Our war machine was not yet ready for conquest on a large scale, so I kept it hidden at the edges of inhospitable lands, building and refining our apparatus for the battle to come. I thought I’d miss fighting and infiltration, but there was a whole new level of reality to explore and I was enjoying it immensely.

I was less enthusiastic when the far corners of my perception flashed with Regan’s face. My scouts felt my displeasure, and I issued orders to leave the child be. That worked for another year or so, until a much nearer corner of my perception flashed with that face again, and I realized the kid had made it all the way to my personal encampment.

Within two days, Regan was brought to me in chains.

The enormous monsters that carried the kid here were eight-foot monstrosities we called “saddlebags” (because you can toss anything in there). They were masterpieces of necromancy, stitched together from both fallen enemies and their equipment. They were my favorites, a perfect balance of style and effectiveness, and I kept a team of them near my illustrious person as guardians. The pair that deposited Regan onto the floor of my tent had gotten a little viscera on the kid’s leather tunic, and the look of horror on Regan’s face filled me with pride.

Once the Saddlebags were dismissed, I got a better look at my brave pursuer. Regan was disheveled, hungry, and cold. The black curls were much longer, tied at the nape of the neck. They must have been nearing the age of self-determination, but I couldn’t guess if they’d lean boy or girl. The face had a touch of fuzz but was gaunt otherwise, and the fire of righteousness still blazed in their eyes.

My own armor had simplified over the years, augmented by Ritualists to reflect my role as the commander of an undead army. Most of all, I loved that it was comfortable. I eased back into my throne, a marvelous construction of bones and pelts, while my shadow poured two cups of thick, warm tea.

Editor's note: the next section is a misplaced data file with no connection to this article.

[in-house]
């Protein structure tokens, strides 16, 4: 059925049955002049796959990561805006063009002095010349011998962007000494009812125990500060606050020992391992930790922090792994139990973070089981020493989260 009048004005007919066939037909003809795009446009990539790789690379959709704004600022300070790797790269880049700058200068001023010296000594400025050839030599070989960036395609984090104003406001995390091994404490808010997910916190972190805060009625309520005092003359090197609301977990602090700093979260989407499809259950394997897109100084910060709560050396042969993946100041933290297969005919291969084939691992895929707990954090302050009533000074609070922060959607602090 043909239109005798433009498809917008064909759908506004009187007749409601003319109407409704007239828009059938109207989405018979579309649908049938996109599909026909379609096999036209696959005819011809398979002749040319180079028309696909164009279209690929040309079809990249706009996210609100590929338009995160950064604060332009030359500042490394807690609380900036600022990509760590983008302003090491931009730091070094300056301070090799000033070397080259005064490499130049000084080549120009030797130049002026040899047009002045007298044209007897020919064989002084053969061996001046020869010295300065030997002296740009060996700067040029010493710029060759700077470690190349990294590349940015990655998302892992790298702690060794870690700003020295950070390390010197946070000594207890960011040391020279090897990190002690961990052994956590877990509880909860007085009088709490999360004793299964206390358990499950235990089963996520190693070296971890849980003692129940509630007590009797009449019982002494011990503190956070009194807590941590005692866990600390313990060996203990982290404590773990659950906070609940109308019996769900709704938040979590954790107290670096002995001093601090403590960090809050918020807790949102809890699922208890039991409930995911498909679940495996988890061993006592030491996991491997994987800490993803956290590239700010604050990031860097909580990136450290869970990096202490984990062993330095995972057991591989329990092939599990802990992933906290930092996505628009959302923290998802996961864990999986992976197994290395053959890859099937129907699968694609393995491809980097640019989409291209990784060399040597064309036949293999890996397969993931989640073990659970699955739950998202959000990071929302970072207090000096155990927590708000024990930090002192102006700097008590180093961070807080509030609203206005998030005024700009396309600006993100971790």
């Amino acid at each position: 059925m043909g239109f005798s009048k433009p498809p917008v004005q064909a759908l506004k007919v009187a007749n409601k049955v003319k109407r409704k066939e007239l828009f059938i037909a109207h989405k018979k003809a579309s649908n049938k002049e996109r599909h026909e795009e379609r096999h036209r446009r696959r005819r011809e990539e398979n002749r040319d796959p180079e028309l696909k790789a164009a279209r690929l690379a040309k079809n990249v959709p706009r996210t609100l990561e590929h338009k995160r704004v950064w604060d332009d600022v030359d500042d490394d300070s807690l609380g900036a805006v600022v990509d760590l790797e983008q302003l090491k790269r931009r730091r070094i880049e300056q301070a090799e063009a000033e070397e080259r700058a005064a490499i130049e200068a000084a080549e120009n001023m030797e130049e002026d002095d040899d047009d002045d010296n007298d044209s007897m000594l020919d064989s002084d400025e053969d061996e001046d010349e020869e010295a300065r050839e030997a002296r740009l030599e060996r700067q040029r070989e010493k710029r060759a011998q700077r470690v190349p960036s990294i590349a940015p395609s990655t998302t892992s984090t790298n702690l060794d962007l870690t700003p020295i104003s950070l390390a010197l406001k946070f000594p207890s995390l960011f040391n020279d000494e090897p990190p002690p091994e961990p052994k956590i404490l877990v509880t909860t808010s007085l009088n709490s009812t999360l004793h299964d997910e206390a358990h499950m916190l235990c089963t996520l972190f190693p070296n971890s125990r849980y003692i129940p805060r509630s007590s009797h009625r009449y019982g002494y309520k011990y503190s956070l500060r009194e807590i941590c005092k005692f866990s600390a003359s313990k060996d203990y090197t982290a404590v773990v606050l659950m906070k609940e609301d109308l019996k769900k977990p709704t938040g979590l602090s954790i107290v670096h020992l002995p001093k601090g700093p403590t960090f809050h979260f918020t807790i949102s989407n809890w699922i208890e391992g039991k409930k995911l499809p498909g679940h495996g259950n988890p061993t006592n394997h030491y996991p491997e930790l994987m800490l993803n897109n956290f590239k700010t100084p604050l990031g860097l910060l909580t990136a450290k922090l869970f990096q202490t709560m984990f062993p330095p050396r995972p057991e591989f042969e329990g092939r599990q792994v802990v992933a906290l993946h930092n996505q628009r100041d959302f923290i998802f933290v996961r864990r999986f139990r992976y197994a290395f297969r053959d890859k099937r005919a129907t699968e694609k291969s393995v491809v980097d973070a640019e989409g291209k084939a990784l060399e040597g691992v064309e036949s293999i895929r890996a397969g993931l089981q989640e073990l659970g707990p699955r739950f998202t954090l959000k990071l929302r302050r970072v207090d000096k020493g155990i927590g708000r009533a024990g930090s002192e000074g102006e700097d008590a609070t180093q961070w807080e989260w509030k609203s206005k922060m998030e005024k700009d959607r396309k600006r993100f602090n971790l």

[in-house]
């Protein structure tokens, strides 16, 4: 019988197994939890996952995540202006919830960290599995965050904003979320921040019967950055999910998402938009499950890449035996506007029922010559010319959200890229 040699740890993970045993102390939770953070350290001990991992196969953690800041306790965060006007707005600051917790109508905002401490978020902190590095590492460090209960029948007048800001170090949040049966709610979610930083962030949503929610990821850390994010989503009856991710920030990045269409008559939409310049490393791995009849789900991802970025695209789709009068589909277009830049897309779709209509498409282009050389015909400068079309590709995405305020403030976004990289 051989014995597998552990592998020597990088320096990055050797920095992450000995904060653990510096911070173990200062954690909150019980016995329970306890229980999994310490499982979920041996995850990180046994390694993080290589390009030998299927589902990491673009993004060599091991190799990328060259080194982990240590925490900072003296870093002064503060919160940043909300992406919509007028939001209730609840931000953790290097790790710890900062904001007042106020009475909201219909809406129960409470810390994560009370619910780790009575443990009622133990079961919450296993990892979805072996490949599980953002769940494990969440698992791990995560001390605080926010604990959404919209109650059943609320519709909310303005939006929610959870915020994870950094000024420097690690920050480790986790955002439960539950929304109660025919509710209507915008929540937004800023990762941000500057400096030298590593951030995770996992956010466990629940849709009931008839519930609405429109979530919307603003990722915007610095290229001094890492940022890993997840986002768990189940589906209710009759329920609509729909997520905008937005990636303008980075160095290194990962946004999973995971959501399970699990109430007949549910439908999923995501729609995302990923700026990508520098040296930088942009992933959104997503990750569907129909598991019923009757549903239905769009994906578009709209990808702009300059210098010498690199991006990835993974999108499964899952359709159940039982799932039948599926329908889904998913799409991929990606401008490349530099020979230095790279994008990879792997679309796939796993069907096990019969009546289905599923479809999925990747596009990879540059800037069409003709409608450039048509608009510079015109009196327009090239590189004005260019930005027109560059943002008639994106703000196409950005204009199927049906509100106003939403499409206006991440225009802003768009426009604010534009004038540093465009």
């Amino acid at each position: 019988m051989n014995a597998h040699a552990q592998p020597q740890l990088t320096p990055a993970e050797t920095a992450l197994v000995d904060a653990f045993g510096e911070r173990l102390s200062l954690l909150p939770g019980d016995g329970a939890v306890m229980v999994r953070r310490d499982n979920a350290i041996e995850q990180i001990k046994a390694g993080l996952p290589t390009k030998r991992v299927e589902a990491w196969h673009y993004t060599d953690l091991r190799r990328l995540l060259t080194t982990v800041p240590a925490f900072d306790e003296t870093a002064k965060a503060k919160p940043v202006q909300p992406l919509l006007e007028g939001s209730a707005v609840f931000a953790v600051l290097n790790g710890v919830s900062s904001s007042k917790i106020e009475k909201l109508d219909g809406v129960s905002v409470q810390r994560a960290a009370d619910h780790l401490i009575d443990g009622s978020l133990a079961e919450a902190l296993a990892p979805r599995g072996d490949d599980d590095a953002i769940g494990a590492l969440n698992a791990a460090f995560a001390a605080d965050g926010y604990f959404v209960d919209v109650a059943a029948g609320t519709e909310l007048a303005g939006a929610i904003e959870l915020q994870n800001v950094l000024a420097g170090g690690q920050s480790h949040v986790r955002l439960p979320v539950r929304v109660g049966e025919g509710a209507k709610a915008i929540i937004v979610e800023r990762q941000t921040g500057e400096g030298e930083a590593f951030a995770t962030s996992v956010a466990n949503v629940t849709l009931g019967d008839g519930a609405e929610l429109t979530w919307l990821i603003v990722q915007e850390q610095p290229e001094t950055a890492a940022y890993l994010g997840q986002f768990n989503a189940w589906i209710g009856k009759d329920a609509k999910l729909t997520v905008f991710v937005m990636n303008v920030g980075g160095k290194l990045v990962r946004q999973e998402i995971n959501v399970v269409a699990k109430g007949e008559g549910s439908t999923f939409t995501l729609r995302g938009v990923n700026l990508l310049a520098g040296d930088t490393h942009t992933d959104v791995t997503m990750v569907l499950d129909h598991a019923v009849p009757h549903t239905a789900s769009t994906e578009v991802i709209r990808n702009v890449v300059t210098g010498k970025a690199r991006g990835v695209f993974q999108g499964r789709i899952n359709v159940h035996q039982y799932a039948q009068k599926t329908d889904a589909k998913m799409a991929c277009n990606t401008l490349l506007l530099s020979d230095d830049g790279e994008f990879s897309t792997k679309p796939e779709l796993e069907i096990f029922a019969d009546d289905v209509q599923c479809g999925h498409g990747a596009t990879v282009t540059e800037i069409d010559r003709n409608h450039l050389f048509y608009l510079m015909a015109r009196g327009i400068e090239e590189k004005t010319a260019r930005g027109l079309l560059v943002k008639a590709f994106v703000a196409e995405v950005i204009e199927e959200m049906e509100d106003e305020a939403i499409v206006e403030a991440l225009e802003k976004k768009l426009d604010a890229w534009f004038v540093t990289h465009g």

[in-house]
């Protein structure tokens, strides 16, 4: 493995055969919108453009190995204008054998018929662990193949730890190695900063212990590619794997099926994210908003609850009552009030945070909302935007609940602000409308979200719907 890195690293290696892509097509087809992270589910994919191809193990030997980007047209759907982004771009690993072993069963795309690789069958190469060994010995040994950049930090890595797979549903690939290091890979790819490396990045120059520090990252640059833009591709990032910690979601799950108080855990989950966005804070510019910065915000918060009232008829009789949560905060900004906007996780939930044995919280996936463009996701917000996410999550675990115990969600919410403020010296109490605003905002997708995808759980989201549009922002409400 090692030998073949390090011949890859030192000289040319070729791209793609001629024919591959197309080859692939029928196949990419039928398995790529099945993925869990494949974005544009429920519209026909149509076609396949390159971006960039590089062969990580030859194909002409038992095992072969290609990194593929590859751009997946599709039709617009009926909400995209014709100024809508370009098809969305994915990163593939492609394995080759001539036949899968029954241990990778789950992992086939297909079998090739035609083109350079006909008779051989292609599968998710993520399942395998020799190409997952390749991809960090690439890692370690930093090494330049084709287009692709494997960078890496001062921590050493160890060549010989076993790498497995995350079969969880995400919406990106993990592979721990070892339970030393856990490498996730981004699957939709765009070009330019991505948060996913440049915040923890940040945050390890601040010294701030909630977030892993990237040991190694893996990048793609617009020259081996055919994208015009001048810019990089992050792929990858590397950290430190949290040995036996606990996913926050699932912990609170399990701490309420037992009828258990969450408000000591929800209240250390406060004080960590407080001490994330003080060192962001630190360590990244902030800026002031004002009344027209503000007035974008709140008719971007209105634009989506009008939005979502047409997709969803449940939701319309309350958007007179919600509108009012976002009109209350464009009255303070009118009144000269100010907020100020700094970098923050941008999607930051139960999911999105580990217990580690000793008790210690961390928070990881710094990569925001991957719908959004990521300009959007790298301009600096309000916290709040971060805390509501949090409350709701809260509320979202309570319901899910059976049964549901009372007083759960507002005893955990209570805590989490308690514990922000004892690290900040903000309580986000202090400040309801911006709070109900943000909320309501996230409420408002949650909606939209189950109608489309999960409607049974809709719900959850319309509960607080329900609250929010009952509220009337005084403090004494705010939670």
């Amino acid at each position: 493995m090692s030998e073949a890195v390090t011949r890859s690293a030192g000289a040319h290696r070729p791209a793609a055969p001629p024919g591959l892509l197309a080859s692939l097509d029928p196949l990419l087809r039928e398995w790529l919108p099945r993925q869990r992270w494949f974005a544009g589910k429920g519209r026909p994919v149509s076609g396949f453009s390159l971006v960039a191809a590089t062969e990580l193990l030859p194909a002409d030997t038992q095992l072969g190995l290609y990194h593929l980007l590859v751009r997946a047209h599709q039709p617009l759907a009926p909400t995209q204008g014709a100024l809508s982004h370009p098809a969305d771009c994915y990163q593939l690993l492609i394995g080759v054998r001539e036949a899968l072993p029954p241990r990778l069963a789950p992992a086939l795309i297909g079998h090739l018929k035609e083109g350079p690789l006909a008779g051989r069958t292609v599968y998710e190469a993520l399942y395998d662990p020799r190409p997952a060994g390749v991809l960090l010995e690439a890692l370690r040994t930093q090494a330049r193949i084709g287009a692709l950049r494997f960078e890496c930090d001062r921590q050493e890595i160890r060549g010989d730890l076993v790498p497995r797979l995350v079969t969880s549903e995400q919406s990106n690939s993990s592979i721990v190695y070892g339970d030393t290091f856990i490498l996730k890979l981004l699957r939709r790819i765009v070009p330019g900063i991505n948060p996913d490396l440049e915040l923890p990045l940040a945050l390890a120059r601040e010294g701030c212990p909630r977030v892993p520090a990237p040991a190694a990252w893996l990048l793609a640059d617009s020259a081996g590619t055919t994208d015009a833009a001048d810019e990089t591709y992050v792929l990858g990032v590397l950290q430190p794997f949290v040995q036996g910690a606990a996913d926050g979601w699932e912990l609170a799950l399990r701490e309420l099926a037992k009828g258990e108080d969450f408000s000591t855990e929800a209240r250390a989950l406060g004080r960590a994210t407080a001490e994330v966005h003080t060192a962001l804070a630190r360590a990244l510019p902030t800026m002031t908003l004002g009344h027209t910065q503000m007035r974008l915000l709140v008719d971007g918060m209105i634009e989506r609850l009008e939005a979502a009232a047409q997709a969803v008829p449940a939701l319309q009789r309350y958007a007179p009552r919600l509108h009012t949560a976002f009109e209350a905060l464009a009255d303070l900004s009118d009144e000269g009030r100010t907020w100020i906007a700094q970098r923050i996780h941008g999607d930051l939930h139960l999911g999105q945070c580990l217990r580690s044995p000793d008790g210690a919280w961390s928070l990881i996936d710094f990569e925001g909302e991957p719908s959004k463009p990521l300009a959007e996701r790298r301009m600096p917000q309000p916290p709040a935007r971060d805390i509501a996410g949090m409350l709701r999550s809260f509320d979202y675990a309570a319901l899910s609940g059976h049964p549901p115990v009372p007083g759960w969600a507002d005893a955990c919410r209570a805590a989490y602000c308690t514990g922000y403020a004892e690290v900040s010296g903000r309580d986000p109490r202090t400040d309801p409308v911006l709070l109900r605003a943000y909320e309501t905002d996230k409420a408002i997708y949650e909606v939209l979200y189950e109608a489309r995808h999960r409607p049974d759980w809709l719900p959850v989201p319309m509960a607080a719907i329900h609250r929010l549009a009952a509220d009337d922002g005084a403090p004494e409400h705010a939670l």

“Layla of Etal,” Regan began, kneeling before me. “I am Regan of Thurva, the one who sees the absent road, and I have come to carve through your forces as dawn splits the night.”

“You are relentless,” I said, taking the tea from my shadow.

“I am also tall enough to fight you,” Regan replied.

It was true. They’d had a growth spurt. My shadow held out a clay cup to Regan. Mundane, this time. No traces of gold.

“Then the proper respect is due,” I said, taking a sip. “How shall I address you?”

“I prefer she.” She took the cup with shackled hands, observing me for a moment before drinking.

Smart girl. Looking for poison. “Why are you here, and not the champions of light?” I asked.

“They’re slow, and I’m a better tracker. Always was.”

“You’re still too young to be out here on your own. You never would have been discovered if you had allies watching your back.” I gestured toward her shackles. “And you’re a lousy fighter. We captured you so easily I thought this might be a social visit.”

The canvas tent flapped around us, freezing wind a constant threat. I had become accustomed to the smell of an undead camp, but Regan looked a little pale from that as well.

“Now who’s relentless. You never let a failure go unremarked, do you?” She chewed her lip. “I didn’t see your Ritualist on the way in. Is he stationed elsewhere?”

“Kaiyabrisha? Moved against me, had to kill him,” I said. An idle thought glimmered in the back of my head. I reached out to her, the leather underside of my gauntlet hiding the keloid scar left by the Vessel of Mercy two years ago. “The Silver-eyed god could use a Left Hand.”

On the floor between us, my shadow curled my articulated finger plates into talons.

Her eyes narrowed. That fire again.